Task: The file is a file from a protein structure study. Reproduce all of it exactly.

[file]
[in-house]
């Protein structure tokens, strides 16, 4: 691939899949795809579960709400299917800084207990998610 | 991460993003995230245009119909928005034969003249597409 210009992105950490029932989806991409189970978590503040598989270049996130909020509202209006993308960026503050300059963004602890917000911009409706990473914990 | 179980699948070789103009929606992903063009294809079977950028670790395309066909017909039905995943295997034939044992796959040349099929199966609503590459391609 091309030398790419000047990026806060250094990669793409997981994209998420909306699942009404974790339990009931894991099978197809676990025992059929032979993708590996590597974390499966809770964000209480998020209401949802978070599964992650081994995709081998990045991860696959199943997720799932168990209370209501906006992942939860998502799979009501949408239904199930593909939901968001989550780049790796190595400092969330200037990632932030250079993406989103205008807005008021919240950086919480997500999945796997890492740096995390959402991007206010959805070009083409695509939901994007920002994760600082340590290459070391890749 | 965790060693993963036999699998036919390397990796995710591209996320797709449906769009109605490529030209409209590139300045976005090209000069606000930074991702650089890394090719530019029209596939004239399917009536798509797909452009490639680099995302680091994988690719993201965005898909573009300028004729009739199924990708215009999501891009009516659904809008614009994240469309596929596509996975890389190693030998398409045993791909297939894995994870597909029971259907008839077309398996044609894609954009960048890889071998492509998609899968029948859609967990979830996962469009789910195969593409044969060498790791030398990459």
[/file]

[in-house]
């Protein structure tokens, strides 16, 4: 691939899949795809579960709400299917800084207990998610 | 991460993003995230245009119909928005034969003249597409 210009992105950490029932989806991409189970978590503040598989270049996130909020509202209006993308960026503050300059963004602890917000911009409706990473914990 | 179980699948070789103009929606992903063009294809079977950028670790395309066909017909039905995943295997034939044992796959040349099929199966609503590459391609 091309030398790419000047990026806060250094990669793409997981994209998420909306699942009404974790339990009931894991099978197809676990025992059929032979993708590996590597974390499966809770964000209480998020209401949802978070599964992650081994995709081998990045991860696959199943997720799932168990209370209501906006992942939860998502799979009501949408239904199930593909939901968001989550780049790796190595400092969330200037990632932030250079993406989103205008807005008021919240950086919480997500999945796997890492740096995390959402991007206010959805070009083409695509939901994007920002994760600082340590290459070391890749 | 965790060693993963036999699998036919390397990796995710591209996320797709449906769009109605490529030209409209590139300045976005090209000069606000930074991702650089890394090719530019029209596939004239399917009536798509797909452009490639680099995302680091994988690719993201965005898909573009300028004729009739199924990708215009999501891009009516659904809008614009994240469309596929596509996975890389190693030998398409045993791909297939894995994870597909029971259907008839077309398996044609894609954009960048890889071998492509998609899968029948859609967990979830996962469009789910195969593409044969060498790791030398990459």